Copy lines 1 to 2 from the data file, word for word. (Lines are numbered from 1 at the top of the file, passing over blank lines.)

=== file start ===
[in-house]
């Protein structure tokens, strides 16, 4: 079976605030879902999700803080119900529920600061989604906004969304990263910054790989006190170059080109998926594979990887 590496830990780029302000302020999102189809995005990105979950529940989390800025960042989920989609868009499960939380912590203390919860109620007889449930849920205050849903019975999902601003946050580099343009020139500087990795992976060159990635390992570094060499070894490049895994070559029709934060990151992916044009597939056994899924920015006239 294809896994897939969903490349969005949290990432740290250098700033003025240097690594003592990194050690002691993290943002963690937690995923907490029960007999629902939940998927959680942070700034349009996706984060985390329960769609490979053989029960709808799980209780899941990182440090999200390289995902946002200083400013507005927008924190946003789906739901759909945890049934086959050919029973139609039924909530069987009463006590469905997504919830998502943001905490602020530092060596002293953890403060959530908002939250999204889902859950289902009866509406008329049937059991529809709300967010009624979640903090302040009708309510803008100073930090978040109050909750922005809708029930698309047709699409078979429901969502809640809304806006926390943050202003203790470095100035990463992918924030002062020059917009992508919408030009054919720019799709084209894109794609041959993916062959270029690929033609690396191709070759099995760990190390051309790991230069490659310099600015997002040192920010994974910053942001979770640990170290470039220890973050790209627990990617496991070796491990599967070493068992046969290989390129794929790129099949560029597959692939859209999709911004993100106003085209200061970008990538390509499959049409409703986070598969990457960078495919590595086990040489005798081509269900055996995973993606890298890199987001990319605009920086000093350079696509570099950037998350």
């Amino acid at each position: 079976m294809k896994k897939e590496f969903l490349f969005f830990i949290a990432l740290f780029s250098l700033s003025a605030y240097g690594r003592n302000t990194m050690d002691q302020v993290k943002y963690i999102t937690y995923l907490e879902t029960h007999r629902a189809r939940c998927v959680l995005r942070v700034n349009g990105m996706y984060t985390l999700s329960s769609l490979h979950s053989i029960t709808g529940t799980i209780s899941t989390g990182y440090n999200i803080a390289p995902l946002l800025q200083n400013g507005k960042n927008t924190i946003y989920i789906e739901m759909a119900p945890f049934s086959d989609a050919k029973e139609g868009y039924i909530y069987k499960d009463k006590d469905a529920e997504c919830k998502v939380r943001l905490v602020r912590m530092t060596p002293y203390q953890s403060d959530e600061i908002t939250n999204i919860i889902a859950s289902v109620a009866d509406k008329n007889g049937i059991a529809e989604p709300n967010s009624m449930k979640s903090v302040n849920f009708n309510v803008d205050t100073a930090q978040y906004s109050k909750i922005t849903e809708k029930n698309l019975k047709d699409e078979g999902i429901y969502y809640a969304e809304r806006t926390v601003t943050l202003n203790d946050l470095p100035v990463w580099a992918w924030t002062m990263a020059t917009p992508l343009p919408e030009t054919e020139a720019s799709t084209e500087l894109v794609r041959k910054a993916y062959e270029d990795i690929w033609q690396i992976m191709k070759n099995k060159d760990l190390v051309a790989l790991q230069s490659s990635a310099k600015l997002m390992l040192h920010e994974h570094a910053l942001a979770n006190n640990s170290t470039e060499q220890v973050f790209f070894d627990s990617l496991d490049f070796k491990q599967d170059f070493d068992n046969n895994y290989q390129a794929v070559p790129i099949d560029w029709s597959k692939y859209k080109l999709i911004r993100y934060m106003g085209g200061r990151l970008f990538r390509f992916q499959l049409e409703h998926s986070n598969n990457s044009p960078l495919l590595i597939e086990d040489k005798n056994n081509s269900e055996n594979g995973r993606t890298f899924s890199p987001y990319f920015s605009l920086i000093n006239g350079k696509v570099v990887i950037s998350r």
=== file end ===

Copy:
[in-house]
């Protein structure tokens, strides 16, 4: 079976605030879902999700803080119900529920600061989604906004969304990263910054790989006190170059080109998926594979990887 590496830990780029302000302020999102189809995005990105979950529940989390800025960042989920989609868009499960939380912590203390919860109620007889449930849920205050849903019975999902601003946050580099343009020139500087990795992976060159990635390992570094060499070894490049895994070559029709934060990151992916044009597939056994899924920015006239 294809896994897939969903490349969005949290990432740290250098700033003025240097690594003592990194050690002691993290943002963690937690995923907490029960007999629902939940998927959680942070700034349009996706984060985390329960769609490979053989029960709808799980209780899941990182440090999200390289995902946002200083400013507005927008924190946003789906739901759909945890049934086959050919029973139609039924909530069987009463006590469905997504919830998502943001905490602020530092060596002293953890403060959530908002939250999204889902859950289902009866509406008329049937059991529809709300967010009624979640903090302040009708309510803008100073930090978040109050909750922005809708029930698309047709699409078979429901969502809640809304806006926390943050202003203790470095100035990463992918924030002062020059917009992508919408030009054919720019799709084209894109794609041959993916062959270029690929033609690396191709070759099995760990190390051309790991230069490659310099600015997002040192920010994974910053942001979770640990170290470039220890973050790209627990990617496991070796491990599967070493068992046969290989390129794929790129099949560029597959692939859209999709911004993100106003085209200061970008990538390509499959049409409703986070598969990457960078495919590595086990040489005798081509269900055996995973993606890298890199987001990319605009920086000093350079696509570099950037998350």